English 251:  Introduction to Literature

Prep Sheet for Exam #3 (Spring 2000)

Note:  If you print this prep sheet off, please keep in mind that any word or phrase that comes out underlined represents a link that can be accessed only if you have the prep sheet called up on-line in your browser.  After looking over the printed-out, you may want to go back on-line and check out some of these.
Important Notice:  Any student may take the final exam at any of the times officially scheduled for any of my sections of the course.  The room officially scheduled for each section is our regular classroom.  So if you attend a session for a different section, make sure you go to the right room for the final.  See the bottom of Part III of the Course Schedule for times and places.

Exam #3 covers all the assigned reading since Exam #2.  The main emphasis on the exam will be upon the stories in the light of the critical concepts cited later on, but you should by no means neglect the rest.

Stories:

  1. Nathaniel Hawthorne, "Young Goodman Brown" (pp. 196-206).
  2. Nathaniel Hawthorne, "The Minister's Black Veil" (downloadable from here).
  3. The Parable of the Sower (Matthew 13:3-23; available here).
  4. The Parable of the Good Seed (Matthew 13:24-30; p. 907).
  5. Flannery O'Connor, "Everything That Rises Must Converge" (pp. 340-51).
  6. Flannery O'Connor, "A Good Man Is Hard to Find" (pp. 363-78).
  7. Flannery O'Connor, "Revelation" (pp. 363-78).
  8. John Steinbeck, "The Chrysanthemums" (p. 219-227).  (Don't forget to exploit the editors' useful questions over this story, on p. 228.)
  9. Tim O'Brien, "The Things They Carried" (pp. 600-612).
  10. Robert Owen Butler, "A Good Scent from a Strange Mountain" (pp. 397-406).  (There is a Study Guide to this story.)

Poems:

  1. George Herbert, "Redemption" (p. 908).
  2. Robert Frost, "The Road Not Taken" (p. 910).
  3. Christina Rossetti, "Uphill" (p. 911).
  4. Gjertrud Schnackenberg, "Signs" (pp. 911-912).
  5. Robinson Jeffers, "The Beaks of Eagles" (p. 912).
  6. Sara Teasdale, "The Flight" (p. 913).
  7. William Carlos Williams, "The Great Figure" (p. 752).
  8. Robert Bly, "Driving to Town Late to Mail a Letter" (p. 753).
  9. Gary Snyder's "Mid-August at Sourdough Mountain Lookout" (p. 753).

Plays / Films

  1. William Inge, Picnic.  You can either have attended either the KSU Theatre production or viewed the 1956 film version (which is available on video from Blockbuster [537-2400] or Eastside Dillons [776-0367] in Manhattan or the Dillons store in Junction City [1-785-1564]).
  2. The Official Story (shown in class; available in video from the Manhattan Public Library [2 copies; 776-4741], Blockbuster [537-2400], Eastside Dillons [776-0367] in Manhattan).  I also have a copy which I can loan out.  You can call me at 539-5189.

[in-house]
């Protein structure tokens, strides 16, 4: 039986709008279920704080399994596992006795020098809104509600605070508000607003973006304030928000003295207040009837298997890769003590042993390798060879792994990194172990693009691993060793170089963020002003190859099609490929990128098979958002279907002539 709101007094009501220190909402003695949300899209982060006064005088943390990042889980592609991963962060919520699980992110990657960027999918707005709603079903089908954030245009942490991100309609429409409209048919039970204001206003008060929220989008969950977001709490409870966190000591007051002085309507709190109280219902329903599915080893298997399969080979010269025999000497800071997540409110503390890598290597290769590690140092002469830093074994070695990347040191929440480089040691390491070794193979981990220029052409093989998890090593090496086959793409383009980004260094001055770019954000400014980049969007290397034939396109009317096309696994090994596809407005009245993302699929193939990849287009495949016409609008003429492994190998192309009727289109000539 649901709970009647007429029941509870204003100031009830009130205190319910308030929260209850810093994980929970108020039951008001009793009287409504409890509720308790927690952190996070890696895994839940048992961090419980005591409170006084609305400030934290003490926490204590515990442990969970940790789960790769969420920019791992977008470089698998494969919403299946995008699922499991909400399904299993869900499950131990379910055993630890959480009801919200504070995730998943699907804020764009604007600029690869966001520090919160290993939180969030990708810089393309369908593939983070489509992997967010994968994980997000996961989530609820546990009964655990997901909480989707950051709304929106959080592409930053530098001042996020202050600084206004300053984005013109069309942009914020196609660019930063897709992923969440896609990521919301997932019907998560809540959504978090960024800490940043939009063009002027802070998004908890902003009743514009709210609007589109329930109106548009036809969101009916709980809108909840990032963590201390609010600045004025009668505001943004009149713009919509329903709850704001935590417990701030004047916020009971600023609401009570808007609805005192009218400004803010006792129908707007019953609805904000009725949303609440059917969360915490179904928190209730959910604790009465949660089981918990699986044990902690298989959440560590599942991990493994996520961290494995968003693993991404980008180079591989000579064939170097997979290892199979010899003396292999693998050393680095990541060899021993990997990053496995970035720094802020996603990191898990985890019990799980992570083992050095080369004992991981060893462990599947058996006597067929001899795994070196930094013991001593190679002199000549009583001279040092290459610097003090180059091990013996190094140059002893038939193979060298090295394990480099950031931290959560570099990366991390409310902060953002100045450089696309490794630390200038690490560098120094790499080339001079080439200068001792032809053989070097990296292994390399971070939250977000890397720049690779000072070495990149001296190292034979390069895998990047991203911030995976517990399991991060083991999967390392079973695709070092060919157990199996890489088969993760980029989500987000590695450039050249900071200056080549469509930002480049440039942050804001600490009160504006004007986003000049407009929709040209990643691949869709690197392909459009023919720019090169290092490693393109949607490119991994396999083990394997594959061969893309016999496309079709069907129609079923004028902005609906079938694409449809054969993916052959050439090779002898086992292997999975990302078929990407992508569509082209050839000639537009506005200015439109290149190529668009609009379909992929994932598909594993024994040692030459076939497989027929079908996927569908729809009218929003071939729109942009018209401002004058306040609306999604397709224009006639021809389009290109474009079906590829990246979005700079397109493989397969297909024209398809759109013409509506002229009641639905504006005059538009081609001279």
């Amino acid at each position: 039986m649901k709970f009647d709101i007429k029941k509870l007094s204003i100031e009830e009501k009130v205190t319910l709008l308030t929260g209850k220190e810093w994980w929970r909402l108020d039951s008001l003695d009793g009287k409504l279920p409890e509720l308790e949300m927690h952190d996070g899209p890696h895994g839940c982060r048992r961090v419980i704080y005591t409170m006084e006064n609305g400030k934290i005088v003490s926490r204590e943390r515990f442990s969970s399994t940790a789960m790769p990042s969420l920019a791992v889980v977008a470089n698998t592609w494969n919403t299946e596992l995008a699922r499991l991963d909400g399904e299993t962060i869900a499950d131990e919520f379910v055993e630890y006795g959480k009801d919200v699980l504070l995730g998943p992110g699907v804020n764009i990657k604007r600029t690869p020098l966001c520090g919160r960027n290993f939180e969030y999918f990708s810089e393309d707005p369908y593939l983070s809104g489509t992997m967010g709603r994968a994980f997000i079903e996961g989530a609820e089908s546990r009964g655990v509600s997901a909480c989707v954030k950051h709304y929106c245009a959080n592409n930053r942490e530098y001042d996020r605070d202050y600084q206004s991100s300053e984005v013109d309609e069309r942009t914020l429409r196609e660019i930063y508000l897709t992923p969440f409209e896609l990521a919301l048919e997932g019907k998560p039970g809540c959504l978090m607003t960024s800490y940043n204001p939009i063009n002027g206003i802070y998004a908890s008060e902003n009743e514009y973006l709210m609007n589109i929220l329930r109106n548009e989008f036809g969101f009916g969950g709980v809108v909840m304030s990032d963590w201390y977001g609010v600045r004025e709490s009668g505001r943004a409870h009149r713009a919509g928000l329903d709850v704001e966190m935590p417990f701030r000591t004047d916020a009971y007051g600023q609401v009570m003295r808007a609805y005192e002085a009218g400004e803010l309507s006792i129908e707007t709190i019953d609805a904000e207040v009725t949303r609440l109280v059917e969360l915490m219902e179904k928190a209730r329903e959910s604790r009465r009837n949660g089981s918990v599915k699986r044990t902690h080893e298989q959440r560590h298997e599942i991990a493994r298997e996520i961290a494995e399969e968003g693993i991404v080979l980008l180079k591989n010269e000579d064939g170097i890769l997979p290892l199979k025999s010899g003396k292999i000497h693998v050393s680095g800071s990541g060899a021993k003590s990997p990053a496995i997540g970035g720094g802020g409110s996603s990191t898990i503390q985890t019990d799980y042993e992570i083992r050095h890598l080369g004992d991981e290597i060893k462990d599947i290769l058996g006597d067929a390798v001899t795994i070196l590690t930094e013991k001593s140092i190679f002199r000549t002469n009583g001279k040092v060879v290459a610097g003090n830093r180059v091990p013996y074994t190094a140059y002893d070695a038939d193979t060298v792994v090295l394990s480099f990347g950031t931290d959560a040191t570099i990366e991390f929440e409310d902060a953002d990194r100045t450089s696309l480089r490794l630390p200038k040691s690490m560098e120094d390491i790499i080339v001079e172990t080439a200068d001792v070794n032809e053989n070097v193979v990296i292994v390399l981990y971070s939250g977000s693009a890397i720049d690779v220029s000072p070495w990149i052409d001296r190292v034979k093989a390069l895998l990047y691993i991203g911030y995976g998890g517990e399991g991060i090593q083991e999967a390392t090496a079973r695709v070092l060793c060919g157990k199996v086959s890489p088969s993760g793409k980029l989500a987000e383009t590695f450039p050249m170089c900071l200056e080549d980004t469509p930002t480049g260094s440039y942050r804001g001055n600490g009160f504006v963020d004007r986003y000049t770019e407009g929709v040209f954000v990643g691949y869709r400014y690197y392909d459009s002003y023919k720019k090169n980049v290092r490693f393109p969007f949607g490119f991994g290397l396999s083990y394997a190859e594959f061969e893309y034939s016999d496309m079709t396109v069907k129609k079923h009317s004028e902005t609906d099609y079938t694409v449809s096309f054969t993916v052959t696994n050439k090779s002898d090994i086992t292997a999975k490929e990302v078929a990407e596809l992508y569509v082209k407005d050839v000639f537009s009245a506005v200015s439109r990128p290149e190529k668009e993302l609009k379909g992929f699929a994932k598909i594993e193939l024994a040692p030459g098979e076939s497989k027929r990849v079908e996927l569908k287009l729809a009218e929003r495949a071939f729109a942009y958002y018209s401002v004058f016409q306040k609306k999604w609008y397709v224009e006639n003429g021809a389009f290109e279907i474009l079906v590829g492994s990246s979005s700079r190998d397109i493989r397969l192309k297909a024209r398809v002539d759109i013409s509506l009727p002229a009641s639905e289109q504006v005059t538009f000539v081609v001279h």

For each work, expect to show that "your were there," and to have something interpretive to say (i.e., beyond report of the explicit facts of the plot).  You will have several options in each case.

Authorial commentary

  1. Flannery O'Connor on the element of suspense in "A Good Man Is Hard to Find" (pp. 379-81.
  2. Flannery O'Connor on the serious reader and the tired reader (pp. 382-83).

Critical analysis and explanation of critical concepts

  1. "Theme" (pp. 175-177).
  2. "Stating the Theme" (p. 215).
  3. "Symbol" [in our textbook's section on fiction] (pp. 217-219).
  4. "Recognizing Symbols" (p.242).
  5. "Explicating a Symbol:  The Case of Hawthorne's 'The Minister's Black Veil'" (which is here).
  6. "Symbol" [in our text's section on poetry] (pp. 718-724).
  7. "How to Read a Symbol" (p. 731).

The critical concepts the exam will expect you to be able to understand and use are the same as the ones focused on in Exam #2, plus the ones we have been focusing on since (symbol, allegory, parable, theme), discussed in the 8 expository selections just cited.  To refresh your memory about the ones carried over:

the basic functional elements of plot (dramatic situation; conflict; dramatic question; exposition, rising action, crisis, climax, denoument; epiphany; anagnorisis and peripeteia [aka recognition and reversal]).

Discussions of these are on pp. 9-11, 937-40.  (Note that the concept "dramatic question" doesn't just apply to plays!).

the basic concepts relating to characterization (dynamic vs. static characterization, round vs. flat characterization; motivation [including unconsious motivation] ).

Discussions of these are on pp. 60-63 and in the entry in our web glossary on repression.

our framework for classifying plots of with respect to the characterization of this protagonist.